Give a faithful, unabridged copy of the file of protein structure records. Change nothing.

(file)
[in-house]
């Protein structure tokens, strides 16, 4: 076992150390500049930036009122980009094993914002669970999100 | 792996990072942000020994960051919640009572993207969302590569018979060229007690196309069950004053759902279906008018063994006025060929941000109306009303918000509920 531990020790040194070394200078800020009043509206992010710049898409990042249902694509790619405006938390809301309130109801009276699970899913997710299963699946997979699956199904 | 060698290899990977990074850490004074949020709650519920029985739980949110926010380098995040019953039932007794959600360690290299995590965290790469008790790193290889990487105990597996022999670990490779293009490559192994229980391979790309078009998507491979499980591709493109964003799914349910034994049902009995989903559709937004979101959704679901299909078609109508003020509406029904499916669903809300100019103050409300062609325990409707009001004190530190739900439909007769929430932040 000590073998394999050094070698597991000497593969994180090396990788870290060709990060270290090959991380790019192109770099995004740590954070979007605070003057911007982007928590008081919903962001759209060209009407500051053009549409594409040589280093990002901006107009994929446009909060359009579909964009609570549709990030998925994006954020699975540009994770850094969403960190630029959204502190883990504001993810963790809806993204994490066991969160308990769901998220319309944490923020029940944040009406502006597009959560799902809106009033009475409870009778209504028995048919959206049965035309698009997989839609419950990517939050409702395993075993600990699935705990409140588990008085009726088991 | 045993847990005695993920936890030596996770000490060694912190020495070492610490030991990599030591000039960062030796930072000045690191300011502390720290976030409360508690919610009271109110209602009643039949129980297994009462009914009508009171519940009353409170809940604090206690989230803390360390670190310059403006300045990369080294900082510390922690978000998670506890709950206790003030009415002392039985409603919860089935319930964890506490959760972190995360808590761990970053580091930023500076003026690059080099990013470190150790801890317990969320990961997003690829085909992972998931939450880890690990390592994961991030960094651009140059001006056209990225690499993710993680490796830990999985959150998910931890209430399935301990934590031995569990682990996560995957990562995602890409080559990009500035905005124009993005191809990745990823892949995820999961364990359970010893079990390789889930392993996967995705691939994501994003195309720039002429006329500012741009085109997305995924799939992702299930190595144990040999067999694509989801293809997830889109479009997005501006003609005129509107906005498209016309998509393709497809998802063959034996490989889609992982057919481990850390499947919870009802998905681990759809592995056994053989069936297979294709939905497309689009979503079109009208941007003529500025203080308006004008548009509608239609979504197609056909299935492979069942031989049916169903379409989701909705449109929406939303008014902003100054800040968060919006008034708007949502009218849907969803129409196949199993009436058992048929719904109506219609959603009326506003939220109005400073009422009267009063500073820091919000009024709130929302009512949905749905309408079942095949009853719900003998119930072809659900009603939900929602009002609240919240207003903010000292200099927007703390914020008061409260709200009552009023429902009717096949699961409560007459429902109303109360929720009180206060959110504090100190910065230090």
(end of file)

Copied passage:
[in-house]
């Protein structure tokens, strides 16, 4: 076992150390500049930036009122980009094993914002669970999100 | 792996990072942000020994960051919640009572993207969302590569018979060229007690196309069950004053759902279906008018063994006025060929941000109306009303918000509920 531990020790040194070394200078800020009043509206992010710049898409990042249902694509790619405006938390809301309130109801009276699970899913997710299963699946997979699956199904 | 060698290899990977990074850490004074949020709650519920029985739980949110926010380098995040019953039932007794959600360690290299995590965290790469008790790193290889990487105990597996022999670990490779293009490559192994229980391979790309078009998507491979499980591709493109964003799914349910034994049902009995989903559709937004979101959704679901299909078609109508003020509406029904499916669903809300100019103050409300062609325990409707009001004190530190739900439909007769929430932040 000590073998394999050094070698597991000497593969994180090396990788870290060709990060270290090959991380790019192109770099995004740590954070979007605070003057911007982007928590008081919903962001759209060209009407500051053009549409594409040589280093990002901006107009994929446009909060359009579909964009609570549709990030998925994006954020699975540009994770850094969403960190630029959204502190883990504001993810963790809806993204994490066991969160308990769901998220319309944490923020029940944040009406502006597009959560799902809106009033009475409870009778209504028995048919959206049965035309698009997989839609419950990517939050409702395993075993600990699935705990409140588990008085009726088991 | 045993847990005695993920936890030596996770000490060694912190020495070492610490030991990599030591000039960062030796930072000045690191300011502390720290976030409360508690919610009271109110209602009643039949129980297994009462009914009508009171519940009353409170809940604090206690989230803390360390670190310059403006300045990369080294900082510390922690978000998670506890709950206790003030009415002392039985409603919860089935319930964890506490959760972190995360808590761990970053580091930023500076003026690059080099990013470190150790801890317990969320990961997003690829085909992972998931939450880890690990390592994961991030960094651009140059001006056209990225690499993710993680490796830990999985959150998910931890209430399935301990934590031995569990682990996560995957990562995602890409080559990009500035905005124009993005191809990745990823892949995820999961364990359970010893079990390789889930392993996967995705691939994501994003195309720039002429006329500012741009085109997305995924799939992702299930190595144990040999067999694509989801293809997830889109479009997005501006003609005129509107906005498209016309998509393709497809998802063959034996490989889609992982057919481990850390499947919870009802998905681990759809592995056994053989069936297979294709939905497309689009979503079109009208941007003529500025203080308006004008548009509608239609979504197609056909299935492979069942031989049916169903379409989701909705449109929406939303008014902003100054800040968060919006008034708007949502009218849907969803129409196949199993009436058992048929719904109506219609959603009326506003939220109005400073009422009267009063500073820091919000009024709130929302009512949905749905309408079942095949009853719900003998119930072809659900009603939900929602009002609240919240207003903010000292200099927007703390914020008061409260709200009552009023429902009717096949699961409560007459429902109303109360929720009180206060959110504090100190910065230090």